Yes, Overconditioning Hair Can Be a Bad Thing

Here’s how to tell if you’re overdoing it.

Shampoo and conditioner—the two go together like peanut butter and jelly. Sure, you could use one and not the other, but why would you when the dynamic duo is just meant to be paired? Even if your haircare routine is otherwise non-existent, it’s likely that this combo exists in your shower. And for good reason: Shampoo is designed to lift away dirt and oil and clean your hair, while conditioner detangles, softens, and adds shine and sleekness, explains celebrity hairstylist Tom Smith, International Colour Creative Director at evo hair. It does so through the use of moisturizing or conditioning ingredients (not all of which are created equal, but more on that in a moment), and because conditioners have a lower pH, around 4.5-5. Whereas higher pH products open the cuticle, the outermost layer of the hair, conditioners’ lower pH closes the cuticle, increasing shine and smoothness, Smith explains.

Shinier, smoother, softer strands? Yes, please. If a little conditioner can do all of that, then using lots of conditioner must make things even better, right? Eh, not quite. It’s not necessarily that you need to use conditioner sparingly, but rather that it’s important to find the right type and use it as is appropriate for your particular hair type and texture. Because, yes, overconditioning is a very real thing, and can end up having the opposite of the intended effect. Here’s what you need to know.

What Happens When You Use Too Much Conditioner

Simply put, either too much conditioning and/or the use of conditioning agents that are too heavy leads to build up on your hair over time, causing lankness and flatness, Smith explains. While it can happen to anyone, those with finer or non-porous hair types are more likely to experience it—as well as experience it to a greater degree. Finer hair types are more prone to easily being weighed down. Non-porous hair types (meaning the cuticle is closed tightly, this typically is seen more often in straight hair) can’t absorb the conditioning ingredients. “They get weighed down by them because they’re sitting on the surface of the hair,” Smith points out.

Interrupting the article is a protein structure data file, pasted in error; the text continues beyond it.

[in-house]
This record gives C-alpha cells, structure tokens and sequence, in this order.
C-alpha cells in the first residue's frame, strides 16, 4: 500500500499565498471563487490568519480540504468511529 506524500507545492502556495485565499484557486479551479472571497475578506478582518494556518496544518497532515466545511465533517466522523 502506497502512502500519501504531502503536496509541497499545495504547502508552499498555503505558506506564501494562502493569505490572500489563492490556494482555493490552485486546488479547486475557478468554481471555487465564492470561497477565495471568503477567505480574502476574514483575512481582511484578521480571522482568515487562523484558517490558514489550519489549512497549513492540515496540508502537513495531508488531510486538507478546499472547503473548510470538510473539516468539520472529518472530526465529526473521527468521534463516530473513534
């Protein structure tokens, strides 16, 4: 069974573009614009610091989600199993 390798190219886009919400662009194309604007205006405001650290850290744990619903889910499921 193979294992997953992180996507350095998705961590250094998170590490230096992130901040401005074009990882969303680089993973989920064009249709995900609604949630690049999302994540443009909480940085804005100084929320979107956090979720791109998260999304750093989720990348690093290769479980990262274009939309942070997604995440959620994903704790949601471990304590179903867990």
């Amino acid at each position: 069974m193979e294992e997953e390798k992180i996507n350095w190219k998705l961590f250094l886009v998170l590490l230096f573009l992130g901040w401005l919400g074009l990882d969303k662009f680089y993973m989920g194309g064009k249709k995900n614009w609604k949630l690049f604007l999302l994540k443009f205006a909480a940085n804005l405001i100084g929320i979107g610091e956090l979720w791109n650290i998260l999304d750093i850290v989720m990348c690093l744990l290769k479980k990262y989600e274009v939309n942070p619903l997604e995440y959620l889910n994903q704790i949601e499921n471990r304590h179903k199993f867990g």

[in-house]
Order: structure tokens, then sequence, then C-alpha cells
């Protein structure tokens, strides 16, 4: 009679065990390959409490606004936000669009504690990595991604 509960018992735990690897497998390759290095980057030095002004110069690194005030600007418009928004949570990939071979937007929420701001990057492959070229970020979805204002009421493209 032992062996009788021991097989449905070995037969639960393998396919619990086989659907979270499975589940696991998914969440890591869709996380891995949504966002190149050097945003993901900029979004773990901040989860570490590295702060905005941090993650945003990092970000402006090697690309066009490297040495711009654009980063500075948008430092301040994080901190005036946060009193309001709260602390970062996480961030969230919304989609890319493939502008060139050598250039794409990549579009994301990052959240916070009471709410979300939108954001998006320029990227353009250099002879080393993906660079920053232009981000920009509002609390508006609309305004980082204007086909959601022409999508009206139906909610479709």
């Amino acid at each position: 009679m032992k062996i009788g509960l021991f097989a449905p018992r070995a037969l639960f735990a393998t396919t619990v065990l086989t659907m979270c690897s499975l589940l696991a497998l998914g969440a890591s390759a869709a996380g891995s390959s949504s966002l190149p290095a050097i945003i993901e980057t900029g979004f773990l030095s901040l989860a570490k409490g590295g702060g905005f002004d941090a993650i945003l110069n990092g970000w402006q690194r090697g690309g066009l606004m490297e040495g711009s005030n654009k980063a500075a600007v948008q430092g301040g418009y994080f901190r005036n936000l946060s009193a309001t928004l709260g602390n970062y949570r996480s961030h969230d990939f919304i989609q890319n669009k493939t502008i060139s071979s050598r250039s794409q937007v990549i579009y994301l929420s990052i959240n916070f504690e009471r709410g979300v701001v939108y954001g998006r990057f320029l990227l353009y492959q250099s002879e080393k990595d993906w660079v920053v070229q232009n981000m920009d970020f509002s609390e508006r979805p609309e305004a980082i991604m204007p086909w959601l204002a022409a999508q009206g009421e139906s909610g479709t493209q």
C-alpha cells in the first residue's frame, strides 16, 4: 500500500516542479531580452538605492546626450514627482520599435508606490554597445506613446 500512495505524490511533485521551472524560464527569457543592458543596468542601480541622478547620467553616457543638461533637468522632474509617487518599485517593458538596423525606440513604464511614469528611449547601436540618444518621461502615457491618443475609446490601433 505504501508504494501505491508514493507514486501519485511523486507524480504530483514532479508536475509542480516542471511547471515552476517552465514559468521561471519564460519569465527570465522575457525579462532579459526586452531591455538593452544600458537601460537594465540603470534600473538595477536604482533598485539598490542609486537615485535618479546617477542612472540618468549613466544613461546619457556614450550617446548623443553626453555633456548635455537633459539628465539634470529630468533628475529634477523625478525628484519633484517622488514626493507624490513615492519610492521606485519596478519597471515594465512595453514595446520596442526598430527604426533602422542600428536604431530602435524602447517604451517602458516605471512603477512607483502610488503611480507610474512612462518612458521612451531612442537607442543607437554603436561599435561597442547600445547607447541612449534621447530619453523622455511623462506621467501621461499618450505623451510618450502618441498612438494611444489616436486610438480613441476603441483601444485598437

How to Tell If You’ve Overconditioned

All of those aforementioned things are telltale signs, i.e. if your hair is flat, limp, or always feels heavy and weighed down. If you feel like it’s getting greasy more quickly or your styles aren’t holding as well, those are also red flags, according to Smith. If that’s the case, he suggests using a deep cleansing or clarifying shampoo a few times in a row to help remove buildup and get your hair back to its baseline state.

How to Use Conditioner

As a general rule of thumb, it’s totally fine to, and you really should, condition your hair after every wash. That being said, “It shouldn’t be left on for longer than the instructions advise and always make sure to rinse it out thoroughly,”  Smith advises. If you also have a deep conditioner or conditioning mask that’s part of your haircare routine, that should be used once a week, max, adds Annalise Kalamatas, a stylist at Tricoci Salon & Spa.

How you apply it matters, too. Unlike shampoo, “​​conditioner isn’t intended for the scalp and is meant to be used only on the hair. Apply it just from mid-shaft to ends in order to reduce oily or weighed down roots,” says Kalamatas. And make sure you’re not using too much; fine hair needs about a dime-size amount of conditioner, while thicker hair textures require about a golf ball size dollop, she adds. In related news…

Most importantly, pick the right type of conditioner for your hair type. According to Smith, avoiding paraffin wax and mineral oil across the board is the move, as these ingredients are too heavy for all hair types. If you have fine or thin strands, seek out amino acids, peptides, and glycerin, all ingredients that hydrate and condition but are lightweight enough that they won’t weigh down your hair, Kalamatas notes. Have a thick, coarse, or frizzy texture? Heavier options—oils such as argan or coconut and aloe vera—are best for you.“ Using the appropriate product will give you the nutrients your hair needs without the risk of losing volume or bounce,” she says. 

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